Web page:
Award-winning African-American actress and singer Virginia Capers, (b. Sumter, SC, September 22, 1925; d. Los Angeles, May 6, 2004) appeared in nearly fifty Hollywood films, both dramas and comedies, and an even greater number of television episodes over her long career. Heavy-set and motherly, she was often type-cast as a charwoman (Saratoga on Broadway, 1959), a generous grandma (The Fresh Prince of Bel-Air on NBC-TV), or a poor self-sacrificing single head-of-household (Raisin), but she occasionally played a judge (Picket Fences, CBS-TV) or a nurse (Mork & Mindy, ABC-TV, Ferris Bueller’s Day Off 1986).
Eliza Virginia Capers attended Howard University in Washington, D.C., and went on to study voice at the Juilliard School in New York City. She was first hired by band leader Abe Lyman to sing on his radio program and on tours. She performed in the Yiddish theater in New York before making her Broadway debut in Jamaica in 1957. After Jamaica closed, she appeared in the Harold Arlen-Johnny Mercer musical Saratoga (1959–60).
At this point Virginia Capers made her way to Hollywood and got a start in television in an episode of Have Gun – Will Travel in 1961. She soon was a familiar face on the small screen, appearing in The Untouchables, Dragnet, Daniel Boone, The Rookies, and Mannix, among many other shows. She also embarked upon a significant career in feature films, with The Great White Hope, Norwood, Lady Sings the Blues (as Mama to Diana Ross’s Billie Holiday), and Trouble Man.
Capers returned to Broadway in 1973 as Mama Lena Younger in Raisin (1973–75), the musical adaptation of Lorraine Hansberry’s play A Raisin in the Sun. Clive Barnes, reviewer for the the New York Times, called her “a vast and loving Gibraltar of a woman, . . . tremendous in just about every sense you can use the word.” Capers was awarded the Tony® for Best Actress in a Musical. The show also won the Award for Best Musical and received eight other nominations. It ran on Broadway for over two years and had a long post-Broadway run, with Capers still leading the cast, on tour.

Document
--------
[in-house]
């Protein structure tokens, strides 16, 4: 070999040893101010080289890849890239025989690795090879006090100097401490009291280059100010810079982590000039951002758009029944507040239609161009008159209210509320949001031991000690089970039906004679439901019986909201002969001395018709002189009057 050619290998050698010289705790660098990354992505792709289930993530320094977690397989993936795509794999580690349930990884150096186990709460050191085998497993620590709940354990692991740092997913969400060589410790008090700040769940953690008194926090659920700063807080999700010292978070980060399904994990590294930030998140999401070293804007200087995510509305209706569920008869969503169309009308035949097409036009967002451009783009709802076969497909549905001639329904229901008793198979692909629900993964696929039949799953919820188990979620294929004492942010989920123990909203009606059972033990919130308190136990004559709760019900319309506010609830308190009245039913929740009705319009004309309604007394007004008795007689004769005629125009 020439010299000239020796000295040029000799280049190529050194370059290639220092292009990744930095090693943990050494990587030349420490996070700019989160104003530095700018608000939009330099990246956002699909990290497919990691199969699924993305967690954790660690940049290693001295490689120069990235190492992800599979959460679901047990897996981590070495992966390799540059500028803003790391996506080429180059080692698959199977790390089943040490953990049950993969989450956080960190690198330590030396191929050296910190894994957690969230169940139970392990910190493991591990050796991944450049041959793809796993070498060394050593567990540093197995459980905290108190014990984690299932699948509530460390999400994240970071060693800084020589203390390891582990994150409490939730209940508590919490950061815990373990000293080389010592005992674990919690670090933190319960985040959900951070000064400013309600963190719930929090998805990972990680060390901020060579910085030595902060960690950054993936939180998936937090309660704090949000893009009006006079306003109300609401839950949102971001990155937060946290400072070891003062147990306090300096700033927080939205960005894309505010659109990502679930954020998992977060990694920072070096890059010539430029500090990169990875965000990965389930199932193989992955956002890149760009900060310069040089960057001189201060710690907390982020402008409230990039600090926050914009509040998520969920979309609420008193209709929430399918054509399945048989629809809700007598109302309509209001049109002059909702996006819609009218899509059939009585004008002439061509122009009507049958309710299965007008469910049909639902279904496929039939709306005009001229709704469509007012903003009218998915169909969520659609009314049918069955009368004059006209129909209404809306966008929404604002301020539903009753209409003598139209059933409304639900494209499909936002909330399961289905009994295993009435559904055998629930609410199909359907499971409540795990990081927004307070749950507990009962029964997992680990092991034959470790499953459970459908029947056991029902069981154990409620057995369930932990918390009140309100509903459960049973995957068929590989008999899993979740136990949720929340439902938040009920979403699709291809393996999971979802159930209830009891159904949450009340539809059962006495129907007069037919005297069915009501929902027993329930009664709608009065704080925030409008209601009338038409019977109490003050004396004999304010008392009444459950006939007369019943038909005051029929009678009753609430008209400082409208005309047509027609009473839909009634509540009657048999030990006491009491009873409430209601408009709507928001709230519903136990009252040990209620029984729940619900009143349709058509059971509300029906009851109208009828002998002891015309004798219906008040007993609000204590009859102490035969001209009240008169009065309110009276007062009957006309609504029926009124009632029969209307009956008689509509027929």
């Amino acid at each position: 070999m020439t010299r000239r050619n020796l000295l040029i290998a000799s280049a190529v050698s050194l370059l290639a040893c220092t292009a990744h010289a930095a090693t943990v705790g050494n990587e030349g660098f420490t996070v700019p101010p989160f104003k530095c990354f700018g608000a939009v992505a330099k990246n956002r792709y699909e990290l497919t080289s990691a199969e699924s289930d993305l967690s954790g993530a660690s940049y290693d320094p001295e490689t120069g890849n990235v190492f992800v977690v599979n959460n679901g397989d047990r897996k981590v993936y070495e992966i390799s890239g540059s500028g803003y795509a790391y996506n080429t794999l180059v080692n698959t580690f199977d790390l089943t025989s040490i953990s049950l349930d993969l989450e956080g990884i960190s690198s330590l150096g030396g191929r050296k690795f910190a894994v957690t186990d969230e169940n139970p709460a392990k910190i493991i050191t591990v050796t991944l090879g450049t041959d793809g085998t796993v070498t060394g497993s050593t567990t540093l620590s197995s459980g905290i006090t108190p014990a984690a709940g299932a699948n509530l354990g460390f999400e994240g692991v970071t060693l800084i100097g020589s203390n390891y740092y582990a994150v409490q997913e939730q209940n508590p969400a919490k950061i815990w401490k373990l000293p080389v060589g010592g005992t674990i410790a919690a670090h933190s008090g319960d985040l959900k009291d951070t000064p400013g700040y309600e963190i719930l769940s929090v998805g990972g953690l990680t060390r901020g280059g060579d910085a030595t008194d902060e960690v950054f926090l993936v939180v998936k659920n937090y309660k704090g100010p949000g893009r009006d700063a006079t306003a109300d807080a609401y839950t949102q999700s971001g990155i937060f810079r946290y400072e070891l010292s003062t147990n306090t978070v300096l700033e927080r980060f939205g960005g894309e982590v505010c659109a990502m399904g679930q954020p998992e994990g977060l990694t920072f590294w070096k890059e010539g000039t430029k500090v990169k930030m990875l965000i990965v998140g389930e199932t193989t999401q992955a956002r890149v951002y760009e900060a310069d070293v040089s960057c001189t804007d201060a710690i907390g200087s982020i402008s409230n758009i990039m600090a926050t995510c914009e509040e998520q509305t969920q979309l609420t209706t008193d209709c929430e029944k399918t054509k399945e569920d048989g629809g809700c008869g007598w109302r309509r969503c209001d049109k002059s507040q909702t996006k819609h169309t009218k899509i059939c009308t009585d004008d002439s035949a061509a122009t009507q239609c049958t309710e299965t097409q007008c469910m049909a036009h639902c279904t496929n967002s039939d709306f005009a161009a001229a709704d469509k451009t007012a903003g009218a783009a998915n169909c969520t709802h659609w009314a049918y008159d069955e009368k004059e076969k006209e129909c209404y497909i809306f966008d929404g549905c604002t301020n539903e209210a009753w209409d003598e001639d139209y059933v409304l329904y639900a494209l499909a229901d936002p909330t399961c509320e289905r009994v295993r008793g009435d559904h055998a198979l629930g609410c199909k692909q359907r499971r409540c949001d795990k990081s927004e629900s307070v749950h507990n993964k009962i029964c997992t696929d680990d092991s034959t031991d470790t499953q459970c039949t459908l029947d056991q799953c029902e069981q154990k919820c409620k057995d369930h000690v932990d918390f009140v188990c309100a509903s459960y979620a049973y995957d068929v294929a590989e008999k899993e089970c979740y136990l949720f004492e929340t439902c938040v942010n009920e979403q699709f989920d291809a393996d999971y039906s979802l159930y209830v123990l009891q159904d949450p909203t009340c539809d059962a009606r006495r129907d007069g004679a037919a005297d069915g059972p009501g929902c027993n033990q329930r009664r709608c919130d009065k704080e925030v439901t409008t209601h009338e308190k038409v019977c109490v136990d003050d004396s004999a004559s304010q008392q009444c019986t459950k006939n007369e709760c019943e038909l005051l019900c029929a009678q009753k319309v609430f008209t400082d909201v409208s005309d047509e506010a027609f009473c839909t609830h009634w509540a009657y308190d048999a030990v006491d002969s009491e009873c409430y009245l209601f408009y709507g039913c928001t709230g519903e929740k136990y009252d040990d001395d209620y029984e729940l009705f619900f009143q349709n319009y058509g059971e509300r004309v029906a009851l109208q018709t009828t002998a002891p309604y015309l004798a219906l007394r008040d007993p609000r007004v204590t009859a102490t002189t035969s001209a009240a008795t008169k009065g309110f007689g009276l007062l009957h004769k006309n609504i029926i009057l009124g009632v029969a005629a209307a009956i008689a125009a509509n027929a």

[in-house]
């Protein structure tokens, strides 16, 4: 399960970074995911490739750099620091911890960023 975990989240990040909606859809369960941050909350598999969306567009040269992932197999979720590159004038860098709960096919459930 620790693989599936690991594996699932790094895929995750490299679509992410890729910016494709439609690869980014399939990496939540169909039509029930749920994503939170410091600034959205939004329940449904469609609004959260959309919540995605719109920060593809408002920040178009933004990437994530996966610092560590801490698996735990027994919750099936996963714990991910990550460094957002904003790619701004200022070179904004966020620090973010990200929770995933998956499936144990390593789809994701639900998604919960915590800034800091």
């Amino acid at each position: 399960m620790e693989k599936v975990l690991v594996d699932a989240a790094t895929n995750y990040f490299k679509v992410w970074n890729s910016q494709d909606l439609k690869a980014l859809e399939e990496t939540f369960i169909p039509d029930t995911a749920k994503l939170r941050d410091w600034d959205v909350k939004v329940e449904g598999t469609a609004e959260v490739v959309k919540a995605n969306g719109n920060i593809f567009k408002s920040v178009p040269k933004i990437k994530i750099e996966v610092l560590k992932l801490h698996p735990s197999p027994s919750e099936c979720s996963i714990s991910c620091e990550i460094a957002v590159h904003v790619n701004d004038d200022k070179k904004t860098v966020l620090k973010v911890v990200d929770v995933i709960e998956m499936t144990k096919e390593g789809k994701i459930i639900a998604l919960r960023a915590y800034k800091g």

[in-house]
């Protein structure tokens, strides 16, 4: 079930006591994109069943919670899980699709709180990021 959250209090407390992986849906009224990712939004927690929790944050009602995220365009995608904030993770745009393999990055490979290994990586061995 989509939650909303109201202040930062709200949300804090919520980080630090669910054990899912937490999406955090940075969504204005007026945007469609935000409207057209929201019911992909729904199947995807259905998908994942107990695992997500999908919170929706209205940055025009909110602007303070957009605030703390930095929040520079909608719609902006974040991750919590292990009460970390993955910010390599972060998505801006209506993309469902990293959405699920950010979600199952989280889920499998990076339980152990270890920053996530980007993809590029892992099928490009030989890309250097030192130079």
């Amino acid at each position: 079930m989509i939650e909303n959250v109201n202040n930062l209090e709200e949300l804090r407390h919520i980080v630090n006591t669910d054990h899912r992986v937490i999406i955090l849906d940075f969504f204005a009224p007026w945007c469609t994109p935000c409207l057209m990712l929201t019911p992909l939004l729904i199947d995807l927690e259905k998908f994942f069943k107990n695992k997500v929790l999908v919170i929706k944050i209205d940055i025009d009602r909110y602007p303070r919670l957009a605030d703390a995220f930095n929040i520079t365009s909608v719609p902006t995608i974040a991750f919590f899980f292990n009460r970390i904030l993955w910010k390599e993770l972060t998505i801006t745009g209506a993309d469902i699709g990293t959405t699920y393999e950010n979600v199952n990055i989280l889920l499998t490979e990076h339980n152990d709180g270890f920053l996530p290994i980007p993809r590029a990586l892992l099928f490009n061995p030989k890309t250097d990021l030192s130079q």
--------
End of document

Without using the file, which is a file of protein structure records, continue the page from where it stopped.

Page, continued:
Back in Hollywood in 1976, Virginia Capers continued to add to her impressive list of credits: on television The Waltons, Mork & Mindy, Quincy, Dynasty, Highway to Heaven, St. Elsewhere, Murder, She Wrote, Frank’s Place, Evening Shade, Married with Children, The Practice, The Hughleys, ER, and more; on film The Toy, Teachers, The North Avenue Irregulars, Howard the Duck, Ferris Bueller’s Day Off, Pacific Palisades, What’s Love Got to Do with It, Beethoven’s 2nd, and many, many more.
Capers founded a Los Angeles repertory theatre company for African-American performers called the Lafayette Players. She received a National Black Theatre Festival Living Legend Award, a Paul Robeson Pioneer Award, and the NAACP’s Image Award for theatre excellence. She died of complications from pneumonia and is survived by a son, Glenn Capers.